Today’s short EV Account contextualises a rather disdainful account of popular violence, which perhaps reveals more about the attitudes of the writer than the nature of the violence:
In previous Short EV Accounts, we have mainly focused on incidents which appear to have been motivated by overtly political reasons (with the following exception). These could spring from the electoral machinations of political elites, or the dissatisfaction of the disenfranchised. There were, however, incidents which appear to have owed little or nothing to politics – events which occurred as a by-product of the festival-like atmosphere of Victorian elections. These were often encouraged by the apparently widespread popular belief that disorder was (to an extent) tolerated by the authorities during contests. Continue reading “Short EV Account: Violence Without (Political) Purpose?”
The use of Special Constables to keep order during Victorian elections was common – as one court case illustrates, however, this practice could do more harm than good:
During the 1874 election for Newcastle-under-Lyme, there were disturbances in which large crowds of men gathered and several free fights took place in the neighborhood of both the Conservative and Liberal parties. The Conservative committee rooms were smashed, with public-houses displaying red flags also targeted. The Mayor threatened to delay the declaration of results, which had the desired effect of ending the violence.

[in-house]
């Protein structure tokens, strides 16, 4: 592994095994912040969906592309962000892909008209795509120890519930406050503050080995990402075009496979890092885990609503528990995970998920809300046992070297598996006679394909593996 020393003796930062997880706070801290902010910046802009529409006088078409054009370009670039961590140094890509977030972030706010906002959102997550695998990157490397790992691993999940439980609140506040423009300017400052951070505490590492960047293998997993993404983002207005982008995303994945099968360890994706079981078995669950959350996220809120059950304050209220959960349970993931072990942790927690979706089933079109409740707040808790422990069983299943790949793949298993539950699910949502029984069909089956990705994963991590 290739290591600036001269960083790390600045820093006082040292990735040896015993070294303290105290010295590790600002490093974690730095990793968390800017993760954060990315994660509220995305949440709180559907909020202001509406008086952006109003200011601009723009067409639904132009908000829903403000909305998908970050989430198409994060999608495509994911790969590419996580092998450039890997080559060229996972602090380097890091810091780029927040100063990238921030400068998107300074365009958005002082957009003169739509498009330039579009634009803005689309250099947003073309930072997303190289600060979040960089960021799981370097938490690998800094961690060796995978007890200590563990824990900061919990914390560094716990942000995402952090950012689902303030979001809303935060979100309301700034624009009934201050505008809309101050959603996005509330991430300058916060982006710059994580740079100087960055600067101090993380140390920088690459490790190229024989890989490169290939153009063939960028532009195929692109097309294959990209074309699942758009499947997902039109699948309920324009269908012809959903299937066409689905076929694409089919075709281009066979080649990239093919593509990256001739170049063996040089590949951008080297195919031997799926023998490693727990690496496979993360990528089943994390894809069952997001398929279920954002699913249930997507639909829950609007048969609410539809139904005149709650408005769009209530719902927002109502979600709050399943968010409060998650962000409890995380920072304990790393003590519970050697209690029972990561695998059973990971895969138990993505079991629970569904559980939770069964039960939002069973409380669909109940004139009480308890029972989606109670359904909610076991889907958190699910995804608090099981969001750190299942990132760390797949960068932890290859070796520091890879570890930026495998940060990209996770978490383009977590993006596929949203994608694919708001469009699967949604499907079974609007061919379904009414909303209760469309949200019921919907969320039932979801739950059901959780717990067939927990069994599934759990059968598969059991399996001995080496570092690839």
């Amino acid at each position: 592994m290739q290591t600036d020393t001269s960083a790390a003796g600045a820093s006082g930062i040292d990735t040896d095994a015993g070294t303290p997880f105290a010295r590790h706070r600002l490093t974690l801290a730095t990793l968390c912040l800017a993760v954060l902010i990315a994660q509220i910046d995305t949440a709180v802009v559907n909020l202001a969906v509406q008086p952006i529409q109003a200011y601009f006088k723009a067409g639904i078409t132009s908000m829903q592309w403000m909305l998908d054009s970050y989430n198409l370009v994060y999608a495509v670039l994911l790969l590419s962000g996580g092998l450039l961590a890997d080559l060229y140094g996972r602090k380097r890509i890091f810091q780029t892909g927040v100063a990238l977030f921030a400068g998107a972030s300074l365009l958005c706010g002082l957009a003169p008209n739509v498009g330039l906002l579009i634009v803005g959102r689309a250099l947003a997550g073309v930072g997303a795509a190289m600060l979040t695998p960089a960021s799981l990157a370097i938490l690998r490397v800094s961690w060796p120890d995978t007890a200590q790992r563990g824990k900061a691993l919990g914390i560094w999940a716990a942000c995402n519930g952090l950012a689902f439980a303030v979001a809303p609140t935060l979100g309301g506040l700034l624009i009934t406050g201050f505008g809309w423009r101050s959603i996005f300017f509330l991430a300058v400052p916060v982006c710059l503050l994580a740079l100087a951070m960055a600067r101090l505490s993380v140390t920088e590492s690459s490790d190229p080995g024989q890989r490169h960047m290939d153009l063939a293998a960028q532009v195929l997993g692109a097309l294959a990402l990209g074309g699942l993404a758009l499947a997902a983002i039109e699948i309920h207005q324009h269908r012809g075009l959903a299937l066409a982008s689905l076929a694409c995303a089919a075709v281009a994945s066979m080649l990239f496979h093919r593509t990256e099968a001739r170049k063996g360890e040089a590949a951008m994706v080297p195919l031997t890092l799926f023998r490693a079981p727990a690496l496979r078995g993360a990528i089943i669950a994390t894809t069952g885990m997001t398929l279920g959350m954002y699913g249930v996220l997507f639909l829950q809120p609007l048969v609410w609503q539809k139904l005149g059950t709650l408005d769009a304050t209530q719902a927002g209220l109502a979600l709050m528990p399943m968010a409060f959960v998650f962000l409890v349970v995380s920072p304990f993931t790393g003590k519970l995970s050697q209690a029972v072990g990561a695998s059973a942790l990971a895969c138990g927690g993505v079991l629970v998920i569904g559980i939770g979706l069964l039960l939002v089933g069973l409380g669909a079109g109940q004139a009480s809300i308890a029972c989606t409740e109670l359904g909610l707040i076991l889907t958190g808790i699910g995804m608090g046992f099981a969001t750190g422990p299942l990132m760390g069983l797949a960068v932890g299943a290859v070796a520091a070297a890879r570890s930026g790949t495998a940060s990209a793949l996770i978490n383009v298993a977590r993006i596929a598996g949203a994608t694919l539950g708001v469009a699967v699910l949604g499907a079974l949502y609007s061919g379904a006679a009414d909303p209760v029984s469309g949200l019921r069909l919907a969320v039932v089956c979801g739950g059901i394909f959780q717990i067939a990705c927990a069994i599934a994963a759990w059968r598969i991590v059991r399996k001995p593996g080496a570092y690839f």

In the aftermath, several rioters were brought before the local magistrate, including Martin Fallon, John Kelly, Alfred Rogers, and three members of the same family – William, John, and Sarah Matthews. Three regular policemen gave evidence, corroborated by several other witnesses, that during the breaking of the windows of the Gardener’s Arms, one of the Constables went into the mob and was attacked by John and William Matthews. In a striking example of female participation in rowdy popular politics, Sarah Matthews was also present in the crowd and apparently masterminded the assault. Continue reading “Short EV Account: Special Constables In The Dock”
This week’s Short Account covers elections which took place years apart, and illustrates how many writers thought that, when looking back, violence was due to natural exuberance and on the decline. Editorials had been claiming such a decline since at least 1832, making the accuracy of such claims a matter of debate…